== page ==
braking programming means connected to said braking means for changing the braking force during said braking mode according to a predetermined program,
power programming means connected to said power means for changing the power applied to said drive shaft during said power mode, according to a predetermined program,
feedback means sensing the force applied by said user to said drive shaft via said interfacing means, said feedback means being connected to said power means and to said braking means for regulating the driving force applied to said shaft during
said power mode and the braking force applied during said braking mode, altering both said programming means during use according to the force applied by the user to said drive shaft.
15. A proportioned resistance exercise servo system, including in combination:
a rotary drive shaft,
user interfacing means connected to said drive shaft in driving relation therewith, so that movement of the one results in movement of the other,
position sensing means sensing the position of said drive shaft,
speed-reducing means connected to said powering means and connected to said drive shaft for driving said shaft in a power mode,
braking means connected to said speed-reducing means for exerting a braking force therethrough on said shaft in a braking mode,
mode reversal means connected to said position sensing means and to said powering means and to said braking means for changing the operation of said drive shaft from the power mode to the braking mode at one position and for changing it from the
braking mode to the power mode at another position,
speed and direction sensing means connected to said speed reducing means,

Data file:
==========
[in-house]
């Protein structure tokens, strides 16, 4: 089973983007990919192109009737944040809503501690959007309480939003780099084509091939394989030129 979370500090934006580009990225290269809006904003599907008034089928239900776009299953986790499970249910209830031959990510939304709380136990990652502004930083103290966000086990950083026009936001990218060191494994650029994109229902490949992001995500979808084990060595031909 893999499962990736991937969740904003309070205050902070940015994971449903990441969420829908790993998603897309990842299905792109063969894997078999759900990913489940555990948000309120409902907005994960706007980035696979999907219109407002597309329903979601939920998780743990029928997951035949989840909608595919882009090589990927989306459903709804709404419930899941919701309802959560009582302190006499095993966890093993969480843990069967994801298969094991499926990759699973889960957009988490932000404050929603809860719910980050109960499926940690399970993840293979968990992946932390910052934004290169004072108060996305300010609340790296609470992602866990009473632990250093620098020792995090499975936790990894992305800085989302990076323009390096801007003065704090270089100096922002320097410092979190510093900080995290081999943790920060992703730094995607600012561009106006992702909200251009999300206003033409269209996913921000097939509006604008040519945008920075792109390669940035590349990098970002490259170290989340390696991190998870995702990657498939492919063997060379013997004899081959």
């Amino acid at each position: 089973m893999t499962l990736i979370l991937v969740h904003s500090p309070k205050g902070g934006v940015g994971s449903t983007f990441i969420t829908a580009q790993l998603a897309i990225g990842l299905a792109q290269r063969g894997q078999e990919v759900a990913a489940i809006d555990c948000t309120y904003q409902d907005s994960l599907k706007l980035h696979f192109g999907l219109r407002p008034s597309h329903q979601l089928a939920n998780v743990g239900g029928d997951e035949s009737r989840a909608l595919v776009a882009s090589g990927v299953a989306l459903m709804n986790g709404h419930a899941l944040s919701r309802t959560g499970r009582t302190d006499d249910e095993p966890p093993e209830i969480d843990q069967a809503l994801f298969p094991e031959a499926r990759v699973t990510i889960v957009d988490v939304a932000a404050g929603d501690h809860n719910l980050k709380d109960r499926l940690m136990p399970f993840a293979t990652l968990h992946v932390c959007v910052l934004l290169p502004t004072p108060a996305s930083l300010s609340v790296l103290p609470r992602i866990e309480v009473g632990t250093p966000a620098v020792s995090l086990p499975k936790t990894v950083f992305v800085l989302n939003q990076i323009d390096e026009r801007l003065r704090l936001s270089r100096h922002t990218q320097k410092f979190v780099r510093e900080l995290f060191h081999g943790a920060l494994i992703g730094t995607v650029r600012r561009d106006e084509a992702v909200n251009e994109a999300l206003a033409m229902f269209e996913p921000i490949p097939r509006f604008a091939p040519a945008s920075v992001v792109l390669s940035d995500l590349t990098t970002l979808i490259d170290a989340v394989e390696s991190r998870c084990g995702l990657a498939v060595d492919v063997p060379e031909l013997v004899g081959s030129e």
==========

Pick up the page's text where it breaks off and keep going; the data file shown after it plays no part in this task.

a speed and direction programmer connected to said mode reversing means, and
comparing means for continuously comparing signals from said speed and direction sensing means with signals from said speed and direction programmer and connected to said power means and to said braking means for changing instantaneously the
power applied during the power mode and to braking applied during the braking mode.
BACKGROUND OF THE INVENTION
The present invention relates generally to improvements in exercising apparatus. More particularly, it relates to a system wherein the resistive force of the apparatus is proportioned to the instantaneous capacity of the user and is presented to
the user in a reciprocating fashion with controlled acceleration and deceleration and simultaneous display of performance parameters.
The principle of progressive-resistance exercise, wherein the induced demand on the human system is progressively increased as that system, through natural physiological compensation, increases its capacity to handle increased demands, has been
known and relied on to improve the strength, endurance, and flexibility of the human system since the time of legendary Milo, who was said to have introduced the principle by lifting a growing bull each day. According to the legend, Milo's body
compensated for the progressively increasing demand placed upon it by the increasing weight of the bull by increasing his strength accordingly. Similarly, today's weightlifter progressively increases the weight of the barbell he lifts, today's runner
progressively increases his distance and speed, and the patient in rehabilitation progressively increases the range of movement of his damaged shoulder, each manipulating his body's natural compensatory processes toward the desired objective, increased
strength, endurance, and flexibility, respectively.
Since Milo's time, a variety of exercise devices has been developed, each seeking to provide, in a more convenient configuration than Milo's bull, a progressively increasable exercise resistance, preferably also of sufficient versatility that a